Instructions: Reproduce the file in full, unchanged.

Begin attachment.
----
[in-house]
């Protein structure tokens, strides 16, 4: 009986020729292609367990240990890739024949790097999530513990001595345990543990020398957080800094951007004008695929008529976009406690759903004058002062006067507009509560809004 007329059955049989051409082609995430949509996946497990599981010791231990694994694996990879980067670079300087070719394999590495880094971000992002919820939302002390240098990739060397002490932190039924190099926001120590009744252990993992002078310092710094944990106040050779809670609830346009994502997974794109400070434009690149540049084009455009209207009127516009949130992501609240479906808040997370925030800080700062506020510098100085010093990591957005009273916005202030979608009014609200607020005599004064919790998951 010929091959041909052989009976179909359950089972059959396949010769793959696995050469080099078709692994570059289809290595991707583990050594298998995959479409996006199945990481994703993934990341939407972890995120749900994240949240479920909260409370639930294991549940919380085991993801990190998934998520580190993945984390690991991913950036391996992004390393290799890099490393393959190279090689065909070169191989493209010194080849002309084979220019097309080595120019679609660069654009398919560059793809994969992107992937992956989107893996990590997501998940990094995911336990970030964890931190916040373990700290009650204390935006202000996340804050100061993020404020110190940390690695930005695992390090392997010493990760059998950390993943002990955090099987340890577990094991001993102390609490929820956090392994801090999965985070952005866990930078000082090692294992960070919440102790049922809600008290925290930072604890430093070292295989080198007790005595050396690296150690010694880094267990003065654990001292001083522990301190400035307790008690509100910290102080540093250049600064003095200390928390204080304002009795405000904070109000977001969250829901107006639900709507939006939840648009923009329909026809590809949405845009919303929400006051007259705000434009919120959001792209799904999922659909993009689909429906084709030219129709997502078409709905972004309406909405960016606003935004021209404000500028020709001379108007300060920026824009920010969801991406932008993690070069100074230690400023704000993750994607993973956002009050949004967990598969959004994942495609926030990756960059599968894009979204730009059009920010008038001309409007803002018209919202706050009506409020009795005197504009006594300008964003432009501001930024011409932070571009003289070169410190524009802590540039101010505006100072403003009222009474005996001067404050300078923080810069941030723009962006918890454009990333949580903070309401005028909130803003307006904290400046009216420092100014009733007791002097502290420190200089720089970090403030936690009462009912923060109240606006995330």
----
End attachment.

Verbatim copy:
[in-house]
């Protein structure tokens, strides 16, 4: 009986020729292609367990240990890739024949790097999530513990001595345990543990020398957080800094951007004008695929008529976009406690759903004058002062006067507009509560809004 007329059955049989051409082609995430949509996946497990599981010791231990694994694996990879980067670079300087070719394999590495880094971000992002919820939302002390240098990739060397002490932190039924190099926001120590009744252990993992002078310092710094944990106040050779809670609830346009994502997974794109400070434009690149540049084009455009209207009127516009949130992501609240479906808040997370925030800080700062506020510098100085010093990591957005009273916005202030979608009014609200607020005599004064919790998951 010929091959041909052989009976179909359950089972059959396949010769793959696995050469080099078709692994570059289809290595991707583990050594298998995959479409996006199945990481994703993934990341939407972890995120749900994240949240479920909260409370639930294991549940919380085991993801990190998934998520580190993945984390690991991913950036391996992004390393290799890099490393393959190279090689065909070169191989493209010194080849002309084979220019097309080595120019679609660069654009398919560059793809994969992107992937992956989107893996990590997501998940990094995911336990970030964890931190916040373990700290009650204390935006202000996340804050100061993020404020110190940390690695930005695992390090392997010493990760059998950390993943002990955090099987340890577990094991001993102390609490929820956090392994801090999965985070952005866990930078000082090692294992960070919440102790049922809600008290925290930072604890430093070292295989080198007790005595050396690296150690010694880094267990003065654990001292001083522990301190400035307790008690509100910290102080540093250049600064003095200390928390204080304002009795405000904070109000977001969250829901107006639900709507939006939840648009923009329909026809590809949405845009919303929400006051007259705000434009919120959001792209799904999922659909993009689909429906084709030219129709997502078409709905972004309406909405960016606003935004021209404000500028020709001379108007300060920026824009920010969801991406932008993690070069100074230690400023704000993750994607993973956002009050949004967990598969959004994942495609926030990756960059599968894009979204730009059009920010008038001309409007803002018209919202706050009506409020009795005197504009006594300008964003432009501001930024011409932070571009003289070169410190524009802590540039101010505006100072403003009222009474005996001067404050300078923080810069941030723009962006918890454009990333949580903070309401005028909130803003307006904290400046009216420092100014009733007791002097502290420190200089720089970090403030936690009462009912923060109240606006995330």